President Obama’s trip to India was strategically important, symbolically resonant and deftly executed. But it coincided with a snowstorm in some Northeastern states, so it struggled to get airtime and ink in the United States. In India, on the other hand, newspapers devoted pages to the visit every day, and television coverage was wall-to-wall. It even got the attention of the Chinese government, which denounced the new friendship.
Obama’s trip highlights an opportunity and a problem. Foreign policy consists of two elements — negative and positive. Negative foreign policy is about preventing bad things from happening — confronting dangers and dealing with bad guys. It’s the stuff that makes the front page and the evening broadcast. It is important but is really only one aspect of securing America’s future — protecting it from the downside.
Positive foreign policy is focused on the upside. It’s about building new relationships, expanding markets and opportunities, strengthening alliances and values. Positive foreign policy secures the foundations of the liberal world order in which we live. The Truman administration contained the Soviet threat, but it also built up the community of free nations through the Bretton Woods system and other such institutions.
Obama’s India trip was a perfect example of positive foreign policy. The United States has been forging new ties to India since the Clinton administration, with a policy that has been strategic and bipartisan. Obama’s decision to attend India’s Republic Day — celebrating its constitution — marked a tipping point.
India has gone from being a country, 30 years ago, that was reflexively anti-American to one that is increasingly pro-American. Indian society has long been attracted to America, but in recent years, the Indian government has been moving away from its encrusted ideology of “nonalignment” to something far more practical. Its energetic new prime minister, Narendra Modi, has pushed his government in an unambiguously pro-American direction.
Bringing India closer to the United States could have broad benefits for Washington and the world. With more than 1.2 billion people, India is likely to become the next global goliath. And while it will probably never grow as fast as China, because of its size even 7 percent growth over the next two decades — quite attainable for India — would give it a loud voice in the world’s councils of power.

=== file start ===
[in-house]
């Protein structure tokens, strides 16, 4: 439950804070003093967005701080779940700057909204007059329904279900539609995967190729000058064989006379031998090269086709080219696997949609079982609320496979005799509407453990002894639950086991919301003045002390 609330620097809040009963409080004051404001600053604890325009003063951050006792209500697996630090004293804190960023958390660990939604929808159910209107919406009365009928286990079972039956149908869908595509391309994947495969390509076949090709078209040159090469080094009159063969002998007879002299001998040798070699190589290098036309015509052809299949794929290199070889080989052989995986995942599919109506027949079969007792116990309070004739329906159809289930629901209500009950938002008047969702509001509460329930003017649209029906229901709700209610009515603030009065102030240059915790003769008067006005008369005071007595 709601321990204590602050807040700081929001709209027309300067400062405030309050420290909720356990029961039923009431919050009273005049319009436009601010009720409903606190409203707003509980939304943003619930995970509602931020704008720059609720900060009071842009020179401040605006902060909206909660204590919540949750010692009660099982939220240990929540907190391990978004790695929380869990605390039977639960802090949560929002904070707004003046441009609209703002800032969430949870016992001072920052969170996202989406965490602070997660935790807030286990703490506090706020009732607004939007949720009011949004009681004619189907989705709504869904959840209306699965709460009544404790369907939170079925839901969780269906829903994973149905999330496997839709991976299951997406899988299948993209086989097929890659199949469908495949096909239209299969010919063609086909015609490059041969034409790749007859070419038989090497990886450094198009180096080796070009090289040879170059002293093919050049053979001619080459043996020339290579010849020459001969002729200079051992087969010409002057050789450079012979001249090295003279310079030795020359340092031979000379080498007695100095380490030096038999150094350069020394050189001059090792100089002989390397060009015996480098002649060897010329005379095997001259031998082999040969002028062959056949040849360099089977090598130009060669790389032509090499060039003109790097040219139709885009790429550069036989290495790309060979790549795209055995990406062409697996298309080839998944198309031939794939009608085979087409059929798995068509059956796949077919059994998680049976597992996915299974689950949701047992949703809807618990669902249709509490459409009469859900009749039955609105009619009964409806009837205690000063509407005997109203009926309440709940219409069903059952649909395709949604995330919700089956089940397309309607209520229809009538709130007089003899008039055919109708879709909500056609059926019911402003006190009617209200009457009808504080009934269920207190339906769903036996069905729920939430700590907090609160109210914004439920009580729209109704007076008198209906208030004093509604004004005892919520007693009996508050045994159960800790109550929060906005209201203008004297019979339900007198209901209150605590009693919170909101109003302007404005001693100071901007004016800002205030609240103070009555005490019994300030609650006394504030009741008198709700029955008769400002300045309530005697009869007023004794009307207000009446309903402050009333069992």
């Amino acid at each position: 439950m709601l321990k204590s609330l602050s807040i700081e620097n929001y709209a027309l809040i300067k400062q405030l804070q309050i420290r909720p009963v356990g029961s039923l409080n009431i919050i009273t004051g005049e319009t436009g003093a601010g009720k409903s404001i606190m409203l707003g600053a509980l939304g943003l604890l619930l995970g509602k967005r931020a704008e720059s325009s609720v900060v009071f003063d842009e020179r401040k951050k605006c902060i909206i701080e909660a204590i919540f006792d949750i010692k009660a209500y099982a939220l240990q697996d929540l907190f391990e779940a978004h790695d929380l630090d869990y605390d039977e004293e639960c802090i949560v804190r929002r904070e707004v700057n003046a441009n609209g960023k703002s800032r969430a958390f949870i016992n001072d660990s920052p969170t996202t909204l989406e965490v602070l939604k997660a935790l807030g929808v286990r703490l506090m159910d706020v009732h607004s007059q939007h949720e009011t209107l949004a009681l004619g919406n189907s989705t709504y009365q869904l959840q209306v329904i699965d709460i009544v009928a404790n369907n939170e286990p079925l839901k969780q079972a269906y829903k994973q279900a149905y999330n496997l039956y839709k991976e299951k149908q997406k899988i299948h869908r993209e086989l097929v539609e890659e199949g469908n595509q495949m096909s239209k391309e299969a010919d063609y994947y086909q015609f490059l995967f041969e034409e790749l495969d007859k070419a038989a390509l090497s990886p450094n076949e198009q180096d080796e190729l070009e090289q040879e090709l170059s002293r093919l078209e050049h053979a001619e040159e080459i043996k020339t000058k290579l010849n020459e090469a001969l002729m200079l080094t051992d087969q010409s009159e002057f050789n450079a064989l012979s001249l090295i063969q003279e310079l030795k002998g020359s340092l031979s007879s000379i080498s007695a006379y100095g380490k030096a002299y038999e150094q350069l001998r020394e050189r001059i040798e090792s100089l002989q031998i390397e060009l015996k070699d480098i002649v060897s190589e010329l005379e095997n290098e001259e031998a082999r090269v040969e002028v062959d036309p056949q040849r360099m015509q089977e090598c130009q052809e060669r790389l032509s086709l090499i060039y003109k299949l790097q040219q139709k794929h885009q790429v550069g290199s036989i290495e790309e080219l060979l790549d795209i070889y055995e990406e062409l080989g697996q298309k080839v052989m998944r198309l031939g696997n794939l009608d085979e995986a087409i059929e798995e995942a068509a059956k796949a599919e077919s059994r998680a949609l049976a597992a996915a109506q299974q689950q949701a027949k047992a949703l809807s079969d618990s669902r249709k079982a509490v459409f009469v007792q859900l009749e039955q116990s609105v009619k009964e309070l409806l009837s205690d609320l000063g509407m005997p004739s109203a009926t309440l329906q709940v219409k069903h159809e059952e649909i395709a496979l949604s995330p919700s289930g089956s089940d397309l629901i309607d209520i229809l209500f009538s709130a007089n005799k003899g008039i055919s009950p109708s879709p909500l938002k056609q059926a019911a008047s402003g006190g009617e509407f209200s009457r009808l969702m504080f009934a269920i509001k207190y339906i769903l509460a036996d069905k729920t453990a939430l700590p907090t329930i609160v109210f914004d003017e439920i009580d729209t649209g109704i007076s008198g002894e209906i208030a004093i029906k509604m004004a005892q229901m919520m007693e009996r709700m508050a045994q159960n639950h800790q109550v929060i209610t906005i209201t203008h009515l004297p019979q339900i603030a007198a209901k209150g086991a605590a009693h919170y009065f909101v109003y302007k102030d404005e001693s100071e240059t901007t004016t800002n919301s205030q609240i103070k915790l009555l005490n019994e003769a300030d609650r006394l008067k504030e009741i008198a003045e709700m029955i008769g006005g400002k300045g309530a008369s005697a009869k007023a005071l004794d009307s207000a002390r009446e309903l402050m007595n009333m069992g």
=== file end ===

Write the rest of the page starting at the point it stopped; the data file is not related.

India is the most significant example of the benefits of positive foreign policy, but there are other important ones as well. Indonesia is Asia’s next-most populous democracy — with the world’s largest Muslim population. Here, too, America is deepening a relationship with a country that was once suspicious of Washington but is now far more welcoming of it — particularly of this president.
The most remarkable opportunity presents itself in Mexico. Thirty years ago, Mexico was defined by its anti-Americanism. Politicians routinely blamed the U.S. government and CIA for everything from riots and disorder to bad weather. And it wasn’t just the regime — the public shared in the suspicion of Yankee imperialists.
Today Mexico is a different country. Its economy is inextricably linked to its neighbor to the north, its politicians regard America as their natural partner, and the culture has become Americanized in many respects. Despite the demeaning way in which so many U.S. politicians speak about Mexican immigration, Mexico’s diplomats and politicians know that their country’s interests are tightly aligned with Washington’s, so they take the high road.
The upsides of success are significant. If the United States can partner with India and Indonesia (in addition to its alliance with Japan), it is far more likely that Asia — and the world — will be characterized by free trade, multilateralism and rules-based systems. Stronger relations with Indonesia could have an impact on the broader debate about reform in the Muslim world. And a deeper set of ties between the United States, Mexico and Canada could create a North American economic and political union of sorts that would be more interconnected, vibrant and powerful than any regional bloc in the world.
But all of this takes time and effort. Pushing these countries to reform is hard work. Showing up remains vital, especially in Asia. (Obama has had to cancel two trips to Indonesia.) The constant drumbeat to deal with the crisis du jour — somehow Washington must now rescue and stabilize Yemen — fails to recognize “opportunity costs.” Every day spent on one more band of thugs in the Middle East is a day that cannot be spent on India or Mexico.
The world presents the United States with remarkable opportunities. Asia, Latin America and Africa are all moving in the right direction. But these trends are not automatic or self-sustaining. They require Washington to be engaged and assertive — and also need a political and media climate in which the urgent does not always trump the important.